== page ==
Whatever the causes back of the emigration of the first members of our family, we know that they must have been fairly prosperous for the fares and provisions for such a trip must have been costly. Some of them had attended private schools and one had been a schoolmaster in Ireland and later taught school in Ohio.

On August 3, 1817 Samuel Crawford and his brother-in-law Samuel McClung landed in Philadelphia. After a short time Samuel Crawford sent Samuel McClung back to Ireland to get his wife, Mary McClung Crawford and their three children. They arrived in the United States about 1818, stayed for a time with Fanny Crawford Walker in PA, then moved to Virginia and in 1825 came to Adams County. Nancy Crawford Lindsay was living in new York by 1824 and later moved to Ohio. Mattie Crawford Noble and her family were living in PA before 1840. The date of arrival of Betty Crawford Flemming is not known. Andrew Crawford came either in 1817 or 1818 with Samuel's family. In 1839 Andrew went back to Ireland, married a young girl and told so much about America that he got quite a crowd to come back with him. In fact, his father, two brothers, a sister and all of their families came back with him in 1840. They left Ireland in April 1840 on the ship 'Napier' and landed in Philadelphia may 19, 1840 after a stormy crossing which took six weeks and three days. I say the ships list at the Custom house in Philadelphia and now have a copy of it, written by the Master of the Ship, John Sanford.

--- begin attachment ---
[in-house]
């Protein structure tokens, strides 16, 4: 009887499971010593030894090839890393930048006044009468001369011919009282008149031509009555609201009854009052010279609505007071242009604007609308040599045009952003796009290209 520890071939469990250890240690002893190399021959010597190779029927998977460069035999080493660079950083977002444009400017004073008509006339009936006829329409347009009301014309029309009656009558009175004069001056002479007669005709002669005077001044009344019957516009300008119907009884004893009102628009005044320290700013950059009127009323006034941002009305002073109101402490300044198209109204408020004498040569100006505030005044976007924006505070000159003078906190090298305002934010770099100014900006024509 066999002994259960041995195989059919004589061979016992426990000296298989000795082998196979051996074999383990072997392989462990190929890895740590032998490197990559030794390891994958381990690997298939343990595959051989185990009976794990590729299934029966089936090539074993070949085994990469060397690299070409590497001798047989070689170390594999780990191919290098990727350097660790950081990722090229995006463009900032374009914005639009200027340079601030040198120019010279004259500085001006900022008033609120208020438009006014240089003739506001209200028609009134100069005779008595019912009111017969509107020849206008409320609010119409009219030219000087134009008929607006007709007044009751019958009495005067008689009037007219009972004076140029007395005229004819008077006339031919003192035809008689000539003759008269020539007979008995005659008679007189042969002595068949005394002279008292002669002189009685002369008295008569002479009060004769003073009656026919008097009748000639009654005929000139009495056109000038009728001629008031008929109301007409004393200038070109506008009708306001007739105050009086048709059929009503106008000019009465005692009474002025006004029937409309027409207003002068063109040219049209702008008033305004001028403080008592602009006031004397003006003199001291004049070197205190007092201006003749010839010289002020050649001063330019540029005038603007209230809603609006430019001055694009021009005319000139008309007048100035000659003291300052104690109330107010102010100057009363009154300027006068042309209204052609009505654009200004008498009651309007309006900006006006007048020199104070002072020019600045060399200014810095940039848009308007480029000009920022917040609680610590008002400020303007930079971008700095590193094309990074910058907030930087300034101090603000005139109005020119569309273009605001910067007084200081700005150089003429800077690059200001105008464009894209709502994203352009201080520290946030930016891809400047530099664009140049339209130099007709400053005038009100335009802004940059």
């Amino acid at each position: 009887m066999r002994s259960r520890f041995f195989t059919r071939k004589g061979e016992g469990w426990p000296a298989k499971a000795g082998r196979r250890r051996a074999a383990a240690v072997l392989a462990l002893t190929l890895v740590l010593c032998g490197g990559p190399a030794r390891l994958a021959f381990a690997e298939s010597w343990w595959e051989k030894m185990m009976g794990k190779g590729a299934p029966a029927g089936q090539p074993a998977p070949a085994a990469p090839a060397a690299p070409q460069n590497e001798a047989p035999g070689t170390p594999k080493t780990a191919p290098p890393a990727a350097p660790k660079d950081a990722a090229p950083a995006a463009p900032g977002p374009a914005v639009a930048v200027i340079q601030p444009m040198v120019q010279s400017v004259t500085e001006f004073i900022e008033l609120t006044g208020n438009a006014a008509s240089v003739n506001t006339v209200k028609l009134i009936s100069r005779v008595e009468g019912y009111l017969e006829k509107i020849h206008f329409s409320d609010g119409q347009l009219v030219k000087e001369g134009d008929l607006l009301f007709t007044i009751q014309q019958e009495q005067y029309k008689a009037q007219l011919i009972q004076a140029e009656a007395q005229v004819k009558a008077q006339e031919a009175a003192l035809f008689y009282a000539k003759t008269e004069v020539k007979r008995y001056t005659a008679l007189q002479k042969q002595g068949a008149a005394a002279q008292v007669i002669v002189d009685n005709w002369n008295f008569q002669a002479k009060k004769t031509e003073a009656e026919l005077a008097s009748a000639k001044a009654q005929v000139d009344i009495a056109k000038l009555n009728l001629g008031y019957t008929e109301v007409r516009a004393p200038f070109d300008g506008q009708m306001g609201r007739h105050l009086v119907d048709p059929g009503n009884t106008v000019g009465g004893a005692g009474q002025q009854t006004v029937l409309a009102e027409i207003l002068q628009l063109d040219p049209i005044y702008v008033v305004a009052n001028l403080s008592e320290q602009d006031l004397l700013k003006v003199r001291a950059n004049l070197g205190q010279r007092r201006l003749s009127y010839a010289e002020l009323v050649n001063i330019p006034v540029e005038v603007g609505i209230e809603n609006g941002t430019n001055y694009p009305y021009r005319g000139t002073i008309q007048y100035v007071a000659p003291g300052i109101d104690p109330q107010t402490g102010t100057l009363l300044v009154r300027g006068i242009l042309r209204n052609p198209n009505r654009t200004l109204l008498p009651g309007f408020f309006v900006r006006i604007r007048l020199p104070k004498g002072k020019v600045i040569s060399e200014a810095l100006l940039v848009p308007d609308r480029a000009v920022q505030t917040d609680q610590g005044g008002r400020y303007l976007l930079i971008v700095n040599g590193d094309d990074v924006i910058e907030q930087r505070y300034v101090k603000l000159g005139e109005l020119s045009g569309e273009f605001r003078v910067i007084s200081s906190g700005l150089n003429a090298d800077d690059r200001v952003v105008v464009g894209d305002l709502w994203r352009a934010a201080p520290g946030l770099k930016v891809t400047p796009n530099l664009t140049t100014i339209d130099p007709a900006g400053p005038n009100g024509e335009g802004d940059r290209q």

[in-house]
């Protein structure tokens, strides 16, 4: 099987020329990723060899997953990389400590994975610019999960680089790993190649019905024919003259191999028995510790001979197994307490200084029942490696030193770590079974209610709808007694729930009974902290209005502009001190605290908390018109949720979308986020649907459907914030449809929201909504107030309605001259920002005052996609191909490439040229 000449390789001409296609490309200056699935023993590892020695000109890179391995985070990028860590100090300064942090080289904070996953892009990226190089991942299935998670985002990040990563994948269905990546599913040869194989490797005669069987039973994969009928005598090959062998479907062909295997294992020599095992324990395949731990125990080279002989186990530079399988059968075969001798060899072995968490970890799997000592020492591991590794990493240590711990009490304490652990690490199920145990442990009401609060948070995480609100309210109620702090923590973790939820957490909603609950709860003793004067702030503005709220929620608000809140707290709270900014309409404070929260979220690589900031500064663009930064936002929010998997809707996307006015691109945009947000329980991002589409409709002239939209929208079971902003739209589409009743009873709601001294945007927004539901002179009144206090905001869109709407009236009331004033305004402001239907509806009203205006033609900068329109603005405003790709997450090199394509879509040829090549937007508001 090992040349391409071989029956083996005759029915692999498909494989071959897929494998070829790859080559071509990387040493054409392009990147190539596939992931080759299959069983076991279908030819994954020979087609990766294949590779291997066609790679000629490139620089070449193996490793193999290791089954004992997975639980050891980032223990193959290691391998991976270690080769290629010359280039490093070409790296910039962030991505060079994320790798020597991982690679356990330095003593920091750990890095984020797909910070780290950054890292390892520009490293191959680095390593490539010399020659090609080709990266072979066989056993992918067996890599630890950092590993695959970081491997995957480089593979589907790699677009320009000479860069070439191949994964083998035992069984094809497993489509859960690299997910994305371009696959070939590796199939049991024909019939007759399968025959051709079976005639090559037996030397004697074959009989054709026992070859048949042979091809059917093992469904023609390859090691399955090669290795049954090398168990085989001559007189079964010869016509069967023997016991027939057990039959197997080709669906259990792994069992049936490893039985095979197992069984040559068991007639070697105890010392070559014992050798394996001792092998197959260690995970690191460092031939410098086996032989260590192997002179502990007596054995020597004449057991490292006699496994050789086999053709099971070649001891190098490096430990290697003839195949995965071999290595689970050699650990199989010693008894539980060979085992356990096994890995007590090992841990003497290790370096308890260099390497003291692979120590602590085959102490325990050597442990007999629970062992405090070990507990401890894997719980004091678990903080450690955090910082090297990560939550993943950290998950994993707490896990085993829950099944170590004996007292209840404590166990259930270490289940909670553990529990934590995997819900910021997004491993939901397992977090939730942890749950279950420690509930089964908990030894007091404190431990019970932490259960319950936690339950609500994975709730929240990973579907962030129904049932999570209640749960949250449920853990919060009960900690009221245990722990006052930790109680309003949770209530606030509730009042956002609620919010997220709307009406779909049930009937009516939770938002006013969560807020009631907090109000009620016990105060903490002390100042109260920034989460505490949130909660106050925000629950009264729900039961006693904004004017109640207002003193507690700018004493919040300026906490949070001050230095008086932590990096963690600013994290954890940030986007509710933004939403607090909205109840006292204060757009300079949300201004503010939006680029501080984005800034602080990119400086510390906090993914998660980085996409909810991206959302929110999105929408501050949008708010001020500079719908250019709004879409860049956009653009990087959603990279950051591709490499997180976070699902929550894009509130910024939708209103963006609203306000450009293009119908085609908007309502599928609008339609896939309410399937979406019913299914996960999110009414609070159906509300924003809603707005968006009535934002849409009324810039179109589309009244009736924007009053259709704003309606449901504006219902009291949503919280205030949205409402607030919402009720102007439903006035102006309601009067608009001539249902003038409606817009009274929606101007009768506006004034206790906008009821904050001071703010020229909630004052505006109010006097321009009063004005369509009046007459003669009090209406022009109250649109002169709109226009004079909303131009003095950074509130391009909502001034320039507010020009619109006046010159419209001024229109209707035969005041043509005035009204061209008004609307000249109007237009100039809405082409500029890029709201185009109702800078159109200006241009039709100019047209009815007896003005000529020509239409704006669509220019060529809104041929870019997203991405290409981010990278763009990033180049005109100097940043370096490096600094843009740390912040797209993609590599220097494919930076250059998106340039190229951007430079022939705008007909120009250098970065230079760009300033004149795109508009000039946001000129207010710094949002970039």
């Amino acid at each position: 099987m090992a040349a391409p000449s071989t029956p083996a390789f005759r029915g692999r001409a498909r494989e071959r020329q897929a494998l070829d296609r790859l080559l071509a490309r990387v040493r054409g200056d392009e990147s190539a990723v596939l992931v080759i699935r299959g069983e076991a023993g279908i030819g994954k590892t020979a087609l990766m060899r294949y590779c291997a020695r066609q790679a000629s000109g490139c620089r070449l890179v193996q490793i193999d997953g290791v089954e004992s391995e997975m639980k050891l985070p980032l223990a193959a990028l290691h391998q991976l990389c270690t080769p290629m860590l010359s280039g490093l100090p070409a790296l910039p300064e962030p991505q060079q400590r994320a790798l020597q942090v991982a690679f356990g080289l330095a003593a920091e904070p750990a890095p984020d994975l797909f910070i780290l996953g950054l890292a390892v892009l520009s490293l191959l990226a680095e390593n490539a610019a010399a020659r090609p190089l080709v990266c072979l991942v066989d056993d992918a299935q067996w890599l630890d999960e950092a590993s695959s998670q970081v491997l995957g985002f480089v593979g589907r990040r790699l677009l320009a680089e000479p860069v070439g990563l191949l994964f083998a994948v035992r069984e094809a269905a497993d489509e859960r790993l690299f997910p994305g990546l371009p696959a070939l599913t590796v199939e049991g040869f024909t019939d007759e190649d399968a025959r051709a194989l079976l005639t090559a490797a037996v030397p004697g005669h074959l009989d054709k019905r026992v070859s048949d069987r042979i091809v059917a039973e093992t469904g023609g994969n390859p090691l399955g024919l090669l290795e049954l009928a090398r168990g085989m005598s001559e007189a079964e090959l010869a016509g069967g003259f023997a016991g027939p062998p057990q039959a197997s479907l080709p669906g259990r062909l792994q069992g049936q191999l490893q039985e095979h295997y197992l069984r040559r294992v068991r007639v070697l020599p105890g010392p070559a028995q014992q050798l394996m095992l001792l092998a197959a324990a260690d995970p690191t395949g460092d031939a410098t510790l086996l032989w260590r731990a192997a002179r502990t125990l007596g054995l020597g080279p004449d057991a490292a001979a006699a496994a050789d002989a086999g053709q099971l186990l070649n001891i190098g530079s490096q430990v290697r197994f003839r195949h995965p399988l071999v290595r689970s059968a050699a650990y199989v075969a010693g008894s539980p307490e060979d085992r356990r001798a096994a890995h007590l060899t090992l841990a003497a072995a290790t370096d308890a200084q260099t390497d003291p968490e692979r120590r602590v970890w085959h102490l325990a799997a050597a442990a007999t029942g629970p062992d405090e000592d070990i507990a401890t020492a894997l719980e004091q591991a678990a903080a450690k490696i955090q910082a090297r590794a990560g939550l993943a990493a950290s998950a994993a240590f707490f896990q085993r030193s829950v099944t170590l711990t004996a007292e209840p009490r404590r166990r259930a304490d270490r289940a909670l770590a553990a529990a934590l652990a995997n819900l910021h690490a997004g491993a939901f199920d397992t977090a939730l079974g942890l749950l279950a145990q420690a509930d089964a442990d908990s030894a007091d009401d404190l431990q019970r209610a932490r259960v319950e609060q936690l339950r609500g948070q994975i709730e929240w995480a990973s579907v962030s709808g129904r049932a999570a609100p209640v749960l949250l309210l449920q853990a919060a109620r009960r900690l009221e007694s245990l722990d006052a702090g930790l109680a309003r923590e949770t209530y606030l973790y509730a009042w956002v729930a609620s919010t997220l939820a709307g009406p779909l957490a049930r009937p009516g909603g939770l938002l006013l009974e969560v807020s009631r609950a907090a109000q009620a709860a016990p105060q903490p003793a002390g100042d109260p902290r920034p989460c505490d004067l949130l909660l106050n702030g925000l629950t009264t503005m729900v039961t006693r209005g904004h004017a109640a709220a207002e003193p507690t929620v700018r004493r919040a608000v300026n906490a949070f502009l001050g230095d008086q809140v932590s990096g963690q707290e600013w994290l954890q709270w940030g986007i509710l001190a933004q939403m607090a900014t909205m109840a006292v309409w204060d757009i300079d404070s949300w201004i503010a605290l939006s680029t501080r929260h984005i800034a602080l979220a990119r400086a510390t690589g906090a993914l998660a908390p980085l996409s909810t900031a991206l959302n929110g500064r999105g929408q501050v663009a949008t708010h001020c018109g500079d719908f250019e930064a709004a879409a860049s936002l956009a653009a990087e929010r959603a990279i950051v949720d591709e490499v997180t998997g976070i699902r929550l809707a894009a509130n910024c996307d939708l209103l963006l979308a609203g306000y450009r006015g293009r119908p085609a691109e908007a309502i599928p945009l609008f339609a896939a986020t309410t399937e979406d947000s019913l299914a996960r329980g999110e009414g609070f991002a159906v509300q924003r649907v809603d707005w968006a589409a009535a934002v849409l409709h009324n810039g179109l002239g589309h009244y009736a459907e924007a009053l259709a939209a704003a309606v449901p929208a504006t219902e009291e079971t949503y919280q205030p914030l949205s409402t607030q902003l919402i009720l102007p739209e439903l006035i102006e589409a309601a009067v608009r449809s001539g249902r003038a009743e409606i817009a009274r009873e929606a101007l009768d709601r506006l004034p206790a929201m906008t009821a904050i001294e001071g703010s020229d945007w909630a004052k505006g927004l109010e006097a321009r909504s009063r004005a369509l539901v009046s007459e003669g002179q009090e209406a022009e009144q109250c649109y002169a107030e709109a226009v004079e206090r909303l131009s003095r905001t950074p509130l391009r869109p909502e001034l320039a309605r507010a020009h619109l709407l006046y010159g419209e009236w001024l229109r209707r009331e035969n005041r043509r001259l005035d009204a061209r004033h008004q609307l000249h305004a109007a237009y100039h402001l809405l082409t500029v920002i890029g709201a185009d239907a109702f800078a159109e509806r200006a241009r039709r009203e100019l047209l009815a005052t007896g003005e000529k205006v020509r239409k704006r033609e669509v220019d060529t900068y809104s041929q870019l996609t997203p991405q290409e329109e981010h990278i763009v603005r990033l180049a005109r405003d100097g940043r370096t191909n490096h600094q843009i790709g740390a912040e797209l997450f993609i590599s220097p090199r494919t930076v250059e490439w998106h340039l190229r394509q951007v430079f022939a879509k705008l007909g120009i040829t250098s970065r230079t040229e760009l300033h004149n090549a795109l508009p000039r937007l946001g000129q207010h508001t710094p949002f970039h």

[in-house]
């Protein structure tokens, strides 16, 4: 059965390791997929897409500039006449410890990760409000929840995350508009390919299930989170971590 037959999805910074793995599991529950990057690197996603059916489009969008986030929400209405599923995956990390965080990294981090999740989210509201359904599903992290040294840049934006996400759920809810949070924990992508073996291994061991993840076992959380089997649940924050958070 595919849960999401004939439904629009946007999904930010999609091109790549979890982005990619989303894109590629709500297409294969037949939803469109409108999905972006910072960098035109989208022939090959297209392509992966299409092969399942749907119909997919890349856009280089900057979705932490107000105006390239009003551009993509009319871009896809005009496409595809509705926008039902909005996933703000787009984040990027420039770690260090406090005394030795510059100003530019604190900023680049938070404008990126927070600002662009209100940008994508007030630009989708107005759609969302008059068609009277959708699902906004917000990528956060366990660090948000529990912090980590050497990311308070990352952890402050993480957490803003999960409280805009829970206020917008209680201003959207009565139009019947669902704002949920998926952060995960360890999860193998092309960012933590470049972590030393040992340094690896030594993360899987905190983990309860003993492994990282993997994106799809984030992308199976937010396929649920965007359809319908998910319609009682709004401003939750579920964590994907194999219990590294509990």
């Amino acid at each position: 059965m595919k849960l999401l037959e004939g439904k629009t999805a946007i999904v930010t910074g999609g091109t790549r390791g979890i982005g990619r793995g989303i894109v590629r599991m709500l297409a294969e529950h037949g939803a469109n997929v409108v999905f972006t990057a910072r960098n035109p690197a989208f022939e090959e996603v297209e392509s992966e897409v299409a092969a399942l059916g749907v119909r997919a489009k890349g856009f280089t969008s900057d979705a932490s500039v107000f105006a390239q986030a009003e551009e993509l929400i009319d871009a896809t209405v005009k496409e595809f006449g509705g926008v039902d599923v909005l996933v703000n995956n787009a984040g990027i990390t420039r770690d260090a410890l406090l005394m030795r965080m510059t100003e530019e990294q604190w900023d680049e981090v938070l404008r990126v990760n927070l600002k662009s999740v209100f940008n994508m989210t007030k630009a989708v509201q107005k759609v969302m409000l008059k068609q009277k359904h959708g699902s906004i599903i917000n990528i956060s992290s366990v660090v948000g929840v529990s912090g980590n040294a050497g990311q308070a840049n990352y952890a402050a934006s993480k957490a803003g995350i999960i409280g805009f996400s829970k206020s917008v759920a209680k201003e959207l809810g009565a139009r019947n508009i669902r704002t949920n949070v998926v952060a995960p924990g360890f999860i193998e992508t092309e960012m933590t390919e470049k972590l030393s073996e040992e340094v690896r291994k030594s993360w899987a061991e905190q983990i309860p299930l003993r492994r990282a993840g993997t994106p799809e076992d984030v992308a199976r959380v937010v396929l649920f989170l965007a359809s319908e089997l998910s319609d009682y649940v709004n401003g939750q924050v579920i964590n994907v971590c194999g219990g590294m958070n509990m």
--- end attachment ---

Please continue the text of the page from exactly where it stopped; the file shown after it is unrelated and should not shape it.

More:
Report of Passengers on board the ship Napier whereof John L. Sanford is Master, arrived at the Port of Philadelphia on the 19 day of May 1840 from Liverpool.

Robert Crawford age 65 farmer
Robert Crawford age 34
Mrs. Crawford age 32
John Crawford age 1
Andrew Crawford age 11
William Crawford age 9
Mary Ann Crawford age 6
Robert Crawford age 5
Samuel Crawford age 3

Andrew Crawford age 30
Jane Crawford age 22

John Crawford age 45    Farmer
Jane Crawford age 42
Samuel Crawford age 21
George Crawford age 19
Robert Crawford age 15
Jane Crawford age 12
Andrew Crawford age 10
Ann Crawford age 8
Margaret Crawford age 6
William Crawford age 4
Noble Crawford age 2 (died on the passage)

Robert McFeeter age 60
Margaret (Crawford) McFeeter age 54
John McFeeter age 22
Christian McFeeter age 20
Robert McFeeter age 18
Ann McFeeter age 16
Samuel McFeeter age 12

Archibald Vaughn age 25  Farmer
Eliza (Crawford) Vaughn age 22
Rebecca Vaughn age 3
Margaret Vaughn age 1

These 34 Crawfords made up 18% of the 183 passengers on th Napier. The price paid for the passage at that time included only transportation, water and wood. They had to bring along all their own food (for 34 people for six weeks) and cook over an open fire on deck. The waves often washed over the deck and put out the fires. Most of them were sea sick and the few who were not 'flipped the flapjacks' for the whole group. Little six year old Margaret had smallpox and her little brother Noble died and was buried at sea - by night, so that his mother would not see it. 

I have heard the story that on the stormy crossing when it seemed that the ship would be lost, old Robert Crawford prayed for safe passage for his family and promised the Lord that if He got them safely to America, he would never bother Him again. The story goes on, that since they got here safely, Robert Crawford kept his promise.

They went directly to Adams County where Samuel and Andres were already established. some of them settled on farms and others worked at the various iron foundries at Steam Furnace, Scioto Furnace, Etc.

pages 1-8, The Crawfords of Adams County, by H. Margaret Crawford Ph.D.  self-published 1976